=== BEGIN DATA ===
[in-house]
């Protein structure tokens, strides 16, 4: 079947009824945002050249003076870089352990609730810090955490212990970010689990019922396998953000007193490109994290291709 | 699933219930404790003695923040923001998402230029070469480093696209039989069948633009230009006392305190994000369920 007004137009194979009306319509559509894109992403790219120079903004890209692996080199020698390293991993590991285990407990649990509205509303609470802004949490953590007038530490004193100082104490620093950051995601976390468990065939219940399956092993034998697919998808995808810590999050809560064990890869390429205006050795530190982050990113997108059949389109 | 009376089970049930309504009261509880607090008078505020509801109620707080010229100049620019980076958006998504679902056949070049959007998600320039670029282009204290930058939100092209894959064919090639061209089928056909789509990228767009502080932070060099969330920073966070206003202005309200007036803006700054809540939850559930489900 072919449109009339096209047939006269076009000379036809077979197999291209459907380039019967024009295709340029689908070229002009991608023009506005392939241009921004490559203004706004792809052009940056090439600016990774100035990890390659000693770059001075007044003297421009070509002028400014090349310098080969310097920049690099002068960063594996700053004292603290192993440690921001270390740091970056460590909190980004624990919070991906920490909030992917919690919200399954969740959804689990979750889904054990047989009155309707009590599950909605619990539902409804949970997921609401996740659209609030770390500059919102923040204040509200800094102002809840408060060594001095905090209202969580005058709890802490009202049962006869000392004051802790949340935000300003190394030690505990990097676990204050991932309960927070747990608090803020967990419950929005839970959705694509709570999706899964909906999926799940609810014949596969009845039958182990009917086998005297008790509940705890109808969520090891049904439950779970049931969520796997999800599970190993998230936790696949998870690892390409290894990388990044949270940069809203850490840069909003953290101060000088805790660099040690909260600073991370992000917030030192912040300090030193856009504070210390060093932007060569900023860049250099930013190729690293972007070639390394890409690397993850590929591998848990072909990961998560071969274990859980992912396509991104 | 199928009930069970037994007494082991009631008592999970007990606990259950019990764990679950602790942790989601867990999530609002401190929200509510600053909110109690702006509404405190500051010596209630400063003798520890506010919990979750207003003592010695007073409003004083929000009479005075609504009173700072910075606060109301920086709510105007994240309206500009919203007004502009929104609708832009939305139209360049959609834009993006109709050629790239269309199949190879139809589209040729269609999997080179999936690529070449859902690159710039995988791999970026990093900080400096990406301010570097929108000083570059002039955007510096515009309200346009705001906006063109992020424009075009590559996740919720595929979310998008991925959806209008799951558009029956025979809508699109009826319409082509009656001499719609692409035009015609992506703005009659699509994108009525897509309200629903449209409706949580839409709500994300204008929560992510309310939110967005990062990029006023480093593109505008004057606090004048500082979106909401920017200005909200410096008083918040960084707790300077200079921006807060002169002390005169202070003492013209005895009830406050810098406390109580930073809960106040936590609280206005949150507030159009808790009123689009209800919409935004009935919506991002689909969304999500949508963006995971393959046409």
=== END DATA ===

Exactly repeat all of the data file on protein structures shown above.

[in-house]
């Protein structure tokens, strides 16, 4: 079947009824945002050249003076870089352990609730810090955490212990970010689990019922396998953000007193490109994290291709 | 699933219930404790003695923040923001998402230029070469480093696209039989069948633009230009006392305190994000369920 007004137009194979009306319509559509894109992403790219120079903004890209692996080199020698390293991993590991285990407990649990509205509303609470802004949490953590007038530490004193100082104490620093950051995601976390468990065939219940399956092993034998697919998808995808810590999050809560064990890869390429205006050795530190982050990113997108059949389109 | 009376089970049930309504009261509880607090008078505020509801109620707080010229100049620019980076958006998504679902056949070049959007998600320039670029282009204290930058939100092209894959064919090639061209089928056909789509990228767009502080932070060099969330920073966070206003202005309200007036803006700054809540939850559930489900 072919449109009339096209047939006269076009000379036809077979197999291209459907380039019967024009295709340029689908070229002009991608023009506005392939241009921004490559203004706004792809052009940056090439600016990774100035990890390659000693770059001075007044003297421009070509002028400014090349310098080969310097920049690099002068960063594996700053004292603290192993440690921001270390740091970056460590909190980004624990919070991906920490909030992917919690919200399954969740959804689990979750889904054990047989009155309707009590599950909605619990539902409804949970997921609401996740659209609030770390500059919102923040204040509200800094102002809840408060060594001095905090209202969580005058709890802490009202049962006869000392004051802790949340935000300003190394030690505990990097676990204050991932309960927070747990608090803020967990419950929005839970959705694509709570999706899964909906999926799940609810014949596969009845039958182990009917086998005297008790509940705890109808969520090891049904439950779970049931969520796997999800599970190993998230936790696949998870690892390409290894990388990044949270940069809203850490840069909003953290101060000088805790660099040690909260600073991370992000917030030192912040300090030193856009504070210390060093932007060569900023860049250099930013190729690293972007070639390394890409690397993850590929591998848990072909990961998560071969274990859980992912396509991104 | 199928009930069970037994007494082991009631008592999970007990606990259950019990764990679950602790942790989601867990999530609002401190929200509510600053909110109690702006509404405190500051010596209630400063003798520890506010919990979750207003003592010695007073409003004083929000009479005075609504009173700072910075606060109301920086709510105007994240309206500009919203007004502009929104609708832009939305139209360049959609834009993006109709050629790239269309199949190879139809589209040729269609999997080179999936690529070449859902690159710039995988791999970026990093900080400096990406301010570097929108000083570059002039955007510096515009309200346009705001906006063109992020424009075009590559996740919720595929979310998008991925959806209008799951558009029956025979809508699109009826319409082509009656001499719609692409035009015609992506703005009659699509994108009525897509309200629903449209409706949580839409709500994300204008929560992510309310939110967005990062990029006023480093593109505008004057606090004048500082979106909401920017200005909200410096008083918040960084707790300077200079921006807060002169002390005169202070003492013209005895009830406050810098406390109580930073809960106040936590609280206005949150507030159009808790009123689009209800919409935004009935919506991002689909969304999500949508963006995971393959046409």